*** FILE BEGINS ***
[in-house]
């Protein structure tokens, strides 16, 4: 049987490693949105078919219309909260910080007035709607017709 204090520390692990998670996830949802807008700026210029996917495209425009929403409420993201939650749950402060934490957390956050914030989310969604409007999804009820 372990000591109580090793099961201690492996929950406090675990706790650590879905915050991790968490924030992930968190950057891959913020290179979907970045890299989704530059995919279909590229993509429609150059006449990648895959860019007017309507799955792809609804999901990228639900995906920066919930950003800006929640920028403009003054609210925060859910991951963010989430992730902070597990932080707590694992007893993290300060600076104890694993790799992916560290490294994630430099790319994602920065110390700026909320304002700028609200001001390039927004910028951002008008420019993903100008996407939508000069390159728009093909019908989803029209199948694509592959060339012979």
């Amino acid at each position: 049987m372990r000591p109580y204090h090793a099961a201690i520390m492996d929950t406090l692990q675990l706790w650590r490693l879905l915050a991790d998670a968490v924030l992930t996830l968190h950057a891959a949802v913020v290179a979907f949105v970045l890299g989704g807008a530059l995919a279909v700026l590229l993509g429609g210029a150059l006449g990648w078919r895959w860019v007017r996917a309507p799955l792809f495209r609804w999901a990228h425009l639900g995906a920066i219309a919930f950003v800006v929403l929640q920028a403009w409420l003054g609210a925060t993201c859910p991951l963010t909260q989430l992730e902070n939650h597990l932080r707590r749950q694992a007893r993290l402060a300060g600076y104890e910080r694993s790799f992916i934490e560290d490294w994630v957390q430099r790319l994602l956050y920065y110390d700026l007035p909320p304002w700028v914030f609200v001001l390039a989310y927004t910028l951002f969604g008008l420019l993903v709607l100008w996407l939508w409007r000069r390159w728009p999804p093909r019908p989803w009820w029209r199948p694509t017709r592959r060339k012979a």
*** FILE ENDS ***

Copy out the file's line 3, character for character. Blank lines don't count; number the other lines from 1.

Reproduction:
């Amino acid at each position: 049987m372990r000591p109580y204090h090793a099961a201690i520390m492996d929950t406090l692990q675990l706790w650590r490693l879905l915050a991790d998670a968490v924030l992930t996830l968190h950057a891959a949802v913020v290179a979907f949105v970045l890299g989704g807008a530059l995919a279909v700026l590229l993509g429609g210029a150059l006449g990648w078919r895959w860019v007017r996917a309507p799955l792809f495209r609804w999901a990228h425009l639900g995906a920066i219309a919930f950003v800006v929403l929640q920028a403009w409420l003054g609210a925060t993201c859910p991951l963010t909260q989430l992730e902070n939650h597990l932080r707590r749950q694992a007893r993290l402060a300060g600076y104890e910080r694993s790799f992916i934490e560290d490294w994630v957390q430099r790319l994602l956050y920065y110390d700026l007035p909320p304002w700028v914030f609200v001001l390039a989310y927004t910028l951002f969604g008008l420019l993903v709607l100008w996407l939508w409007r000069r390159w728009p999804p093909r019908p989803w009820w029209r199948p694509t017709r592959r060339k012979a």